Tuesday, February 12, 2013
The End of Medical Freedom in America - A Doctor's Lament
I wanted to write to convey some aspects of the influence of the government control of the medical field here in the U.S., from the perspective of a practicing Emergency Medicine specialist, and its impact upon my life. First, let me confirm what you have stated on many occasions about the shackles of professional licensure requirements. My training required a 4 year college degree, 4 years of medical school, and 4 years of residency for my specialty. In addition to the massive financial cost of the didactic requirements, my residency training basically was indentured servitude, involving 40 hour long spans of continuous work, 120 hour work weeks, extreme sleep deprivation, being absent from my wife and children, not to mention the critical nature of the work itself involving life and death decisions under the conditions of extreme exhaustion. As compensation, I received a salary equivalent to the hourly wage of a fast food worker. I do have massive regret, for having not been more physically present when my two sons were young children. Fortunately, my wife of now 27 years (a nurse), and I made the conscious decision back then, to not put our children in daycare, and she was present for my kid's upbringing in the home. I can't tell you how grateful I am for that decision. However, I do have guilt for my short temper when I was at home. Although I very rarely spanked my children, (which I now realize was morally reprehensible) ,I did, at times snap and yell, and occasionally would clearly frighten them with my emotional volatility. For this, I am now ashamed. My sons are grown now (21, and 22 years respectively). I currently have a wonderful relationship with my sons, and we are very close. I have actually apologized to them for laying hands on them at all and we have actually listened to your podcasts together. In summary, my training and certification had a massive impact on the quality of my life and that of my family. And that impact was not merely a financial impact.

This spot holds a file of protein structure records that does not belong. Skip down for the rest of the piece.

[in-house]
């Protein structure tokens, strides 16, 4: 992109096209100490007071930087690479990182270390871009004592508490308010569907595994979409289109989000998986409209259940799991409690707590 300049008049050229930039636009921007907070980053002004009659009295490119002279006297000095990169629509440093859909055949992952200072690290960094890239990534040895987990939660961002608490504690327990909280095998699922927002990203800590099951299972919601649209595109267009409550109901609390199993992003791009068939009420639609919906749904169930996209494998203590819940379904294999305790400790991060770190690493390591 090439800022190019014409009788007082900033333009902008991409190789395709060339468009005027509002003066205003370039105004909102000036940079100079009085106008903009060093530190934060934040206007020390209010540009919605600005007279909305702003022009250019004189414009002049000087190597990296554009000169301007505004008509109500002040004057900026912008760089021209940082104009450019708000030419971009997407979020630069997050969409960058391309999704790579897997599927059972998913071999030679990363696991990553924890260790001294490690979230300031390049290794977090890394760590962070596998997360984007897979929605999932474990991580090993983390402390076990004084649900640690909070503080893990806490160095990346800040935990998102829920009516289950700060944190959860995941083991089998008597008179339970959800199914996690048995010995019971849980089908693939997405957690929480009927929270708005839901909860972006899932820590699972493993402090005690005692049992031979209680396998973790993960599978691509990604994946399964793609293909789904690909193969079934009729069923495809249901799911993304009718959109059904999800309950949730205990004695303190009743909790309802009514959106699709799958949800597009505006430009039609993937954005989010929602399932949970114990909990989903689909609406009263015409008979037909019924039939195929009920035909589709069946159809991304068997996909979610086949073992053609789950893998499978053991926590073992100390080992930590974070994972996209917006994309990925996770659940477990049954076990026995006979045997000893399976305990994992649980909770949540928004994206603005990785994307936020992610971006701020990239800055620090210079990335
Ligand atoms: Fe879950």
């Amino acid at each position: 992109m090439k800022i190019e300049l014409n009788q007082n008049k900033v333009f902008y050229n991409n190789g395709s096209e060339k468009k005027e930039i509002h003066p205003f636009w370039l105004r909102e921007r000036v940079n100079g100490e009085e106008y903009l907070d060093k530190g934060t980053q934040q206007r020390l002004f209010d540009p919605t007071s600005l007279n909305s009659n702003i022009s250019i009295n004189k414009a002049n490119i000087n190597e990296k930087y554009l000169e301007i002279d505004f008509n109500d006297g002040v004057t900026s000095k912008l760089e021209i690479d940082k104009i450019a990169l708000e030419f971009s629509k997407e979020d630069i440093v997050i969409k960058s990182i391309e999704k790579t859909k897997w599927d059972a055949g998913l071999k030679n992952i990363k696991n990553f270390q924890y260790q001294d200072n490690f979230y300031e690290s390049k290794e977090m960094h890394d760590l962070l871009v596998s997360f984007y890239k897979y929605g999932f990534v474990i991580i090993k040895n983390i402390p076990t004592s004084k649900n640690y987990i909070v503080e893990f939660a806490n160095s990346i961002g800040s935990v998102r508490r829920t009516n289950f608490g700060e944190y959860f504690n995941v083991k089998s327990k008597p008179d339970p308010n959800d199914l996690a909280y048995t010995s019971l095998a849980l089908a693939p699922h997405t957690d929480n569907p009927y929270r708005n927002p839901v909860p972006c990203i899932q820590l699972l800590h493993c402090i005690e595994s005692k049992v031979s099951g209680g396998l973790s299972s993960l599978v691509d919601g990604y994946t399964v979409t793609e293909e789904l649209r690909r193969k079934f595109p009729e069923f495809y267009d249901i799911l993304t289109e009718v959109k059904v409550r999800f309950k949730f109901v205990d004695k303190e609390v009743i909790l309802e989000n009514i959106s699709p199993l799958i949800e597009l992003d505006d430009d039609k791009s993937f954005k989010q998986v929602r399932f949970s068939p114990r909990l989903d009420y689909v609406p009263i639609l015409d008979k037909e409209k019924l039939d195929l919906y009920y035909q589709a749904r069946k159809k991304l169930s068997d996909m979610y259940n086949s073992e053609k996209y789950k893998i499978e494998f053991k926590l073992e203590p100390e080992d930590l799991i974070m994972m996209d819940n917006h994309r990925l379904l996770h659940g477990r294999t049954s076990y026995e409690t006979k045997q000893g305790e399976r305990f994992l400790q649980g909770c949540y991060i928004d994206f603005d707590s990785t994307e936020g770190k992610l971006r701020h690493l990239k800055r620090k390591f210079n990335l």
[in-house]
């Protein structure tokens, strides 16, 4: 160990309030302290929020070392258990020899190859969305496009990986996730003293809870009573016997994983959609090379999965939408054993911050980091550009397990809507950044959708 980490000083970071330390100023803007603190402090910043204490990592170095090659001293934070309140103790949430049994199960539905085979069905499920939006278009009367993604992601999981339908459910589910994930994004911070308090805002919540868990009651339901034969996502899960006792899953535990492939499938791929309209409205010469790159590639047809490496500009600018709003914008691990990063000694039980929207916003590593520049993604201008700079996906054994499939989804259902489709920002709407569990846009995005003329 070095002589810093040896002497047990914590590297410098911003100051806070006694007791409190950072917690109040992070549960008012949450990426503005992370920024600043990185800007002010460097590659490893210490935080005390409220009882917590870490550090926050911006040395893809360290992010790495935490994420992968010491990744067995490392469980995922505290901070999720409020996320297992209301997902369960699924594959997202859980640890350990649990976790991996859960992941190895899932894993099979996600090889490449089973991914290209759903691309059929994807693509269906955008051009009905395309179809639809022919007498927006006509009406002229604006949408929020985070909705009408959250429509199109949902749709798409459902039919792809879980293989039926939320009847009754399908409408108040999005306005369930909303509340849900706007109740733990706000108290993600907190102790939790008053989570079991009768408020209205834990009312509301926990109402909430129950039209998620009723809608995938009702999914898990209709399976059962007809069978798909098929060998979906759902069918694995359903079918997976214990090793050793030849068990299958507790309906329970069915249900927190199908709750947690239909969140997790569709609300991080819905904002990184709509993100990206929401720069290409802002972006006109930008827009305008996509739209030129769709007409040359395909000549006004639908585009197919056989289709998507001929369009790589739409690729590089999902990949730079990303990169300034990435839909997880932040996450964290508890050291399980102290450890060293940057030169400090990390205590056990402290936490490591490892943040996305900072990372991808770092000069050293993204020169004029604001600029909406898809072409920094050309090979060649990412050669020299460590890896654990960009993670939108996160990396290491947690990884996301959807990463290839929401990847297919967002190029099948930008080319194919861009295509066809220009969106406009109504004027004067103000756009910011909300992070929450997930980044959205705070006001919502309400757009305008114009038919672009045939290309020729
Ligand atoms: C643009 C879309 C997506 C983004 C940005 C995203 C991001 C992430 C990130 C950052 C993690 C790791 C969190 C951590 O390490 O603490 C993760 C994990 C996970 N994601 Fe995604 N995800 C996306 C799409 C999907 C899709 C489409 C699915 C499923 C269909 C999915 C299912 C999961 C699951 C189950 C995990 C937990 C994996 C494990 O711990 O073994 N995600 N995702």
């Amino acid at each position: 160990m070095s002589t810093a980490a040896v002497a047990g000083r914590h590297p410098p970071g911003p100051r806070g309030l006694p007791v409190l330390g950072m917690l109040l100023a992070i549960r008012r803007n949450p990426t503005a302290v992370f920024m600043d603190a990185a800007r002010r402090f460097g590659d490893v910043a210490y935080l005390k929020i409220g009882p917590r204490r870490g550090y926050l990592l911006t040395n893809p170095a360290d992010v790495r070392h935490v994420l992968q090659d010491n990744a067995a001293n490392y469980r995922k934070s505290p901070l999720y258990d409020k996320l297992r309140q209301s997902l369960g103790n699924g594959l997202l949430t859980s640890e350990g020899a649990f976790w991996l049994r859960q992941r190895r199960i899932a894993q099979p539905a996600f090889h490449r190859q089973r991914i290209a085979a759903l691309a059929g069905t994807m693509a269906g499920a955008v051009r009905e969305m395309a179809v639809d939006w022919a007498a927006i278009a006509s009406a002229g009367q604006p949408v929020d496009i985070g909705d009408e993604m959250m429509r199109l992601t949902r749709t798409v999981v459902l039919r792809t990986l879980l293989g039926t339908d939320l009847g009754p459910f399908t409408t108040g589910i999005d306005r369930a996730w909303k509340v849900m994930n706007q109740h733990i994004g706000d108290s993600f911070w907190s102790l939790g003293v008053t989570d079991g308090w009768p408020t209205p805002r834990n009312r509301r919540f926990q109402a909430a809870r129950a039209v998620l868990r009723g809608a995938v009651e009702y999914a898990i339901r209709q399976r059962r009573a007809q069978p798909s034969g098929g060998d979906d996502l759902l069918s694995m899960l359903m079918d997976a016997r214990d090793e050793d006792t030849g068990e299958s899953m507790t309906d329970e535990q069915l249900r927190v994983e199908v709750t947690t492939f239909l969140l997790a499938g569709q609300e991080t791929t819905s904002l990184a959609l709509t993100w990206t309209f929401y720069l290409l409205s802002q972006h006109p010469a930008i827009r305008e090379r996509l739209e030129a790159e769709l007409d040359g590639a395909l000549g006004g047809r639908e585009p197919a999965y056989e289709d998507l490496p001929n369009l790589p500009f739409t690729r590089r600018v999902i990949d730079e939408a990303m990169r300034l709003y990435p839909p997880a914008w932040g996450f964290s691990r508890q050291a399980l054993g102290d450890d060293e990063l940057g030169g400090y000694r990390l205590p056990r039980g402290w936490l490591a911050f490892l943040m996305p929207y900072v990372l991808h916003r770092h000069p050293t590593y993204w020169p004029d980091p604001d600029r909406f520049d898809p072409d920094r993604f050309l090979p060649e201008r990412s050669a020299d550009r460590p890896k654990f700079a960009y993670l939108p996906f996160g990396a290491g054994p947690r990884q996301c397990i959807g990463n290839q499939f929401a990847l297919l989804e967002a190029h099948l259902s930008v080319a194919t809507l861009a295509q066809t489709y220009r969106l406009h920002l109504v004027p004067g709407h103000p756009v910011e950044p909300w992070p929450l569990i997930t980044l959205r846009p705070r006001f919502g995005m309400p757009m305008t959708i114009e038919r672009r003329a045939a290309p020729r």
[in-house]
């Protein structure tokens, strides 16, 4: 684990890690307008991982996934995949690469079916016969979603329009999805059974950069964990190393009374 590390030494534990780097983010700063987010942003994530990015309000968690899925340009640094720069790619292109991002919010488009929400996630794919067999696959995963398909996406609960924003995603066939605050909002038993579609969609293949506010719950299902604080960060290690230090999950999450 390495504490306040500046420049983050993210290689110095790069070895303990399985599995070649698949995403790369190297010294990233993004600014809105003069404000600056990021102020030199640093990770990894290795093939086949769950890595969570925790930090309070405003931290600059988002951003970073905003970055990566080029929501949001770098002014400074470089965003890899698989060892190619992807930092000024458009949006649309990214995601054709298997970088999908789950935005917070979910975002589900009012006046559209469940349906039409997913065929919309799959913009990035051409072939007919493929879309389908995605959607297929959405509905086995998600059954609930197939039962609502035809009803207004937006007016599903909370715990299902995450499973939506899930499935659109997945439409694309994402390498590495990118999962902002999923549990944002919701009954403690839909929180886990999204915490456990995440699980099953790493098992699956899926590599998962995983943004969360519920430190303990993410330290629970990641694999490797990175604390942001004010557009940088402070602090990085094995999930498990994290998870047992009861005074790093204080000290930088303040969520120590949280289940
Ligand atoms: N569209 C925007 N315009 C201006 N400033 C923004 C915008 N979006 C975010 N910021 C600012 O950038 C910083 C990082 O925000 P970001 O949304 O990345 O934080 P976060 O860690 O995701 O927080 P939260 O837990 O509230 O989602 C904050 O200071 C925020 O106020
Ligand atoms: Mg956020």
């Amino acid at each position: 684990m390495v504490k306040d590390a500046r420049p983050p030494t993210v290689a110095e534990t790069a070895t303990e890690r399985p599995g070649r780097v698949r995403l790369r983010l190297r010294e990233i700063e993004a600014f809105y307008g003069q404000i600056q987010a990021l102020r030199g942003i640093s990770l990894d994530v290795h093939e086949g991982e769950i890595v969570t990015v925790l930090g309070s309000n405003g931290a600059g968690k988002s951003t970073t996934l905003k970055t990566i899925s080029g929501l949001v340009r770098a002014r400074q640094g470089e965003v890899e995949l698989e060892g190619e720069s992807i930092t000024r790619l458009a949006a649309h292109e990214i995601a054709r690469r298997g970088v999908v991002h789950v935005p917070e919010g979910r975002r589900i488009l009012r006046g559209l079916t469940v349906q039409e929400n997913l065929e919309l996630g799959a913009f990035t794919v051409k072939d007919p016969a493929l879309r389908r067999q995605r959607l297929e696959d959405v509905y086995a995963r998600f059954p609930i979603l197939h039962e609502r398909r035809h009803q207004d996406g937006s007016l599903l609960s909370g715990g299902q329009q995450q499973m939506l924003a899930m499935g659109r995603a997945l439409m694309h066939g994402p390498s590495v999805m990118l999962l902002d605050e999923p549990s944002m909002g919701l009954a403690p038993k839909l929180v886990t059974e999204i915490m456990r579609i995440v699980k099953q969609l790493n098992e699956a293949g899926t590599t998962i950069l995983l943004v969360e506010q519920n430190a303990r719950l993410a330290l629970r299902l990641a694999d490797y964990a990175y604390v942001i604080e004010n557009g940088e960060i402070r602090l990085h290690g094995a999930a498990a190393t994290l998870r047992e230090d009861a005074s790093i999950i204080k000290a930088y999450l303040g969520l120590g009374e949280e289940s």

Once out of training, I joined a private group involving the provision of emergency services to a group of hospitals. One would think that after having gone through all these years of training, that this was the "brass ring" you were about to grab. Not the case. There was a two year track to partnership, during which, once again, I was working 14 hour days, taking care of extremely critically ill patients in the setting of an understaffed, and surreal environment with a heady mix of screaming, vomit, feces, blood, disease, fear, death, and extreme medico-legal risk. Certainly, I felt like a passenger on an out of control roller coaster, careening out of control. You have even the risk of death yourself. I cut my hand with a scalpel while doing a tracheotomy during a critical life-saving attempt during resuscitation. I've had countless body fluid exposures, disease exposures over the years. Not to mention the risk of physical assault by intoxicated or otherwise psychotic patients. The absolute worst worry was that of making a mistake that might endanger the life of another human being. I can't tell you how many of my colleagues identify their entire humanity with their professional reputation. Many physicians in my field have committed suicide when accused of malpractice. We are, as a group held to a "no mistakes under any circumstances" standard, and it is ingrained deep in the identities of my fellow physicians. Unfortunately, there is no black and white as to evolving situations, given the time sensitive, and critical nature of this job. So, you are basically living with your testicles on a chopping block every day, and people are taking swings.
So, you can expect a few close calls.
Getting back to my story, I was a founding member of what eventually became the largest private Emergency Medicine group in my city, with 35 physicians, and 4 hospital contracts...
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